Interestingly, Ainsowrth was a defender of Shapiro and Ross’ actions, stating this was normal interaction. He then listed 4 legal cases, none of which had any relevance. He also stated that the documents released by the town should have been protected by the FOIA statutes, expect he cited the wrong statute and the FOIA protect drafts of staff reports, not those of a third party.
Ultimately, Costco wins on the facts and evidence, but considering the disposition of the Commissioners, it may be hard to get a winning vote. Two members, Commissioners Goggin and Berke-Schlessel, both Cosgrove appointees, appear to be yes votes. Rusatsky and Shapiro are clearly no votes, and it seems Killelea has joined them after his behavior last week. Botta has asked logical questions, but has always been presumed to be a no vote; she is married to Chris Sullivan, the former chair of the Democrats who are fighting Costco and is an environmentalist. Peter Basserman also has been an exception on the Commission; if we count him as a yes vote, the application fails 4-3.
If it fails, Costco will have a decision to make. They can appeal the decision, or they can re-apply. With the behavior of the Commissioners, most notably Shapiro and Killelea, it is likely the makeup of the Commission will be significantly different come June.
What it means overall
What we clearly saw last week is evidence of what has been taking place behind the scenes for years. Remember Wayne Cooke driving around the town Green with a trailer about town corruption? While so much of that was issues done behind closed doors, this time it is was public; it seemed as though Shapiro no longer cared if the whole world saw the true colors of the Commission.
For example, let’s look at what Costco walked into: The Commission and Diana Ross had a close relationship with the DaRos administration, and did its bidding. That administration was led by Penny Bellamy, who now leads the BCRD. The Land Trust also signed on as intervenors, but internal pressure mandated they be logical, and meet with Costco. Costco welcomed that, and earned the praise f the Land Trust, so much so the Land Trust no longer opposed.
Once that took place, especially since the Land Trust owned the lands the BCRD was stating were in jeopardy, there was other talking points needed. Ross pressured Milone and McBroom to add major changes and new items to its “peer review,” most notably, the alternative of a smaller Costco and the narrative that the application was incomplete.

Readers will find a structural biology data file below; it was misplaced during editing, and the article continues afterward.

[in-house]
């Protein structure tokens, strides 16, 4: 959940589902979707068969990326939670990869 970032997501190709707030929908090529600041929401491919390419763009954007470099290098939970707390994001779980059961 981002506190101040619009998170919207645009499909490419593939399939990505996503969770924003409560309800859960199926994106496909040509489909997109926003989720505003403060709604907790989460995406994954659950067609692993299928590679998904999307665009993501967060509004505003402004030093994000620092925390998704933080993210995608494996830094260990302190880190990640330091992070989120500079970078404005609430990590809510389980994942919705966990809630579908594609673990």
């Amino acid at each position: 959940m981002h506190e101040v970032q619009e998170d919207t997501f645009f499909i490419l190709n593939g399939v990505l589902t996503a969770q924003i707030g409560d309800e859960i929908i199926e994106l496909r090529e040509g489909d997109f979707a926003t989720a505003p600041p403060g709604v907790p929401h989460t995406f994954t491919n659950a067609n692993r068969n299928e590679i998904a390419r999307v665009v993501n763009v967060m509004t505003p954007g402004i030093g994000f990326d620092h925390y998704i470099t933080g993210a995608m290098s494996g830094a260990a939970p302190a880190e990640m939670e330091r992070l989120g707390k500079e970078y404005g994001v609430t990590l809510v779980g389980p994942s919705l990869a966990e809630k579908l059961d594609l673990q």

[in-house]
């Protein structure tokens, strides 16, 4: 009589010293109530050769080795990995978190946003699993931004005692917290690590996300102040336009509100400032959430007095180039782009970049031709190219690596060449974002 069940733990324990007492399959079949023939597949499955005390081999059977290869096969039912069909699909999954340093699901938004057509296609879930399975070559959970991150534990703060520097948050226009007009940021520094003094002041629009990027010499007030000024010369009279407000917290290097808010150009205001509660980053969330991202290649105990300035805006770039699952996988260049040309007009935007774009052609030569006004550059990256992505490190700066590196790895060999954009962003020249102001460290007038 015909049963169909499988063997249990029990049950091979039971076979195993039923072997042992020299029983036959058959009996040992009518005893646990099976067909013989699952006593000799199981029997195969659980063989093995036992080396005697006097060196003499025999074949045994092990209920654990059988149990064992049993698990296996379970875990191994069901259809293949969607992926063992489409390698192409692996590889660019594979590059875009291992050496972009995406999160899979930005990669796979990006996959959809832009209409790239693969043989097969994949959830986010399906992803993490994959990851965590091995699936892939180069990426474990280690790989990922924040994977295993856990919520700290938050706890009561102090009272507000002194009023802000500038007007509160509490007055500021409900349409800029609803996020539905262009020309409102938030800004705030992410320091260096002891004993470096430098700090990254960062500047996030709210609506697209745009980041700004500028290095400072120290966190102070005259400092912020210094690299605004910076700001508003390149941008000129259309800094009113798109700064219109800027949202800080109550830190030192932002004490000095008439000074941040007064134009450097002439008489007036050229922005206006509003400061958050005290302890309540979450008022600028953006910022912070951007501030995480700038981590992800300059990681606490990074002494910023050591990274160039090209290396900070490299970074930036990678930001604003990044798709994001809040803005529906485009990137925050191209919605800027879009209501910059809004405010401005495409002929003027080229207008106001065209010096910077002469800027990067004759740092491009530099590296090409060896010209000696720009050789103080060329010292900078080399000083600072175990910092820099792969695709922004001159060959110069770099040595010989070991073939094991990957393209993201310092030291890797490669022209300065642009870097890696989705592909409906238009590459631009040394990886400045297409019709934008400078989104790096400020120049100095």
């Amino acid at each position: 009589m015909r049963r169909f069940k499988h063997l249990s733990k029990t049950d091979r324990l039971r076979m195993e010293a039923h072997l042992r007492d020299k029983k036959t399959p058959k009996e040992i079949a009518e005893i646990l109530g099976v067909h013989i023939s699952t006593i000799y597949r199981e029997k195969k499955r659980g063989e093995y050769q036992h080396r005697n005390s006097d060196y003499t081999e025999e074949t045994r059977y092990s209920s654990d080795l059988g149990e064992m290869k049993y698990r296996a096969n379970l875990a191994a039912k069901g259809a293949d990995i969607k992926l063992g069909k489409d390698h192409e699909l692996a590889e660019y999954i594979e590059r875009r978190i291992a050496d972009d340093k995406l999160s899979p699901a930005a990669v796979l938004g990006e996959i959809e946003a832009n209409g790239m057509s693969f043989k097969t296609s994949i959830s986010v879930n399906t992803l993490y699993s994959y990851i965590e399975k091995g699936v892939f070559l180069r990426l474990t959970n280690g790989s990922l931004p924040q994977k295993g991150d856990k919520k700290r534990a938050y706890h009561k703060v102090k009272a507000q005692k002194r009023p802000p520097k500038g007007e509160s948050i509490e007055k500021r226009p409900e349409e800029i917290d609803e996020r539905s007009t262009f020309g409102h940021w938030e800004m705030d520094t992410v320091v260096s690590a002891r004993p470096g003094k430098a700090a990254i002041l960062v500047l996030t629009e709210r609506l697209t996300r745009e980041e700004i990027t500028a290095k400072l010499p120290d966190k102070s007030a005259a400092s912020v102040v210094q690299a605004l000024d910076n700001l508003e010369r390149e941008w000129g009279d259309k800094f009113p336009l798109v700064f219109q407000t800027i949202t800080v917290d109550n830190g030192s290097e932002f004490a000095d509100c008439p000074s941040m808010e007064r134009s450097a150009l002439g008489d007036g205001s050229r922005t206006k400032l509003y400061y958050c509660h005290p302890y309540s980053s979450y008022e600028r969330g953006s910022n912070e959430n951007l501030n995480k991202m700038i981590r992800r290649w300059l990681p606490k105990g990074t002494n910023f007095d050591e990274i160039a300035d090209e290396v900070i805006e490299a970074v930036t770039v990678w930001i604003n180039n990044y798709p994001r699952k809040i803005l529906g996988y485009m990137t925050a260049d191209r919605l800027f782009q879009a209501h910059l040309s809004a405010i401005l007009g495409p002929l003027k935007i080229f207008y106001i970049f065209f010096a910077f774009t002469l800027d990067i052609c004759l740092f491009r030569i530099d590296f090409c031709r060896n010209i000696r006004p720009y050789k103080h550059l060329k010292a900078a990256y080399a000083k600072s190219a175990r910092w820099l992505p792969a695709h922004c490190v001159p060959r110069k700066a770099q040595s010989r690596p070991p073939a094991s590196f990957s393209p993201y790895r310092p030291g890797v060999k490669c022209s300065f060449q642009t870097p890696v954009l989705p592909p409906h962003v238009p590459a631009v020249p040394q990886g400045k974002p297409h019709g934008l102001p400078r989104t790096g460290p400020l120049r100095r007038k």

Amazingly, those new talking points added to the peer review became the centerpieces for the BCRD argument and Ainsworth’s filings.
However, the collusion becomes exposed soon after. But instead of admitting something wrong took place, the BCRD and Milone and McBroom state this is completely normal and nothing improper took place. Angry commissioners, instead of apologizing to Costco, rally around Shapiro and Ross, and attack the applicant.
And the sad part is, this is Branford corruption. It’s nothing new. And it’s happened for years.
What is means is that moving forward, Cosgrove has his work cut out for him. This Commission needs an overhaul, and it needs to be public who had influence over this process. If Ross does keep her job, it needs to be with a full disclosure of everything that took place.
It’s clear the town is behind Costco and Cosgrove, which means its decision time for even Democratic leaders. Do they stay loyal to the corruption of the previous regime or move forward? What trumps what, party loyalty or doing what is right for the town?
The towns top elected Democrat, Jack Ahern, has had a lot to say on appointments but not a word on this issue or Costco. Bellamy worked on Ted Kennedy's campaign, yet we hear nothing from him. Where is Fran Walsh, or or Unk DaRos, or the new DTC chairman on this? Do they advocate for the dishonest, and very public actions, of this group, or are they supporting Cosgrove making changes?
There is little point in breaking down specific arguments in the hearing, we did that in our preview article. Ainsworth lied, Costco called them on it. The facts favor one side. No logical person would debate that.
What remains is a decision for each one of us. This Commission, and possibly some town departments, need to be swept clean. Every applicant needs to know they will always get a fair hearing in this town. This is a town with grand plans: a new Community Center, a new Walsh School, and more. We have prepared ways to fund them, but are counting on increasing tax revenue and attracting younger families, something Costco plays a role in. We have a group of multi-millionaires led by Bellamy who could care less about the needs of the rest of us and fight for sport, misleading and lying in expert fashion as much as needed.
This is a matter of right and wrong. It’s a matter of town-wide honor. And it’s within our power to fix.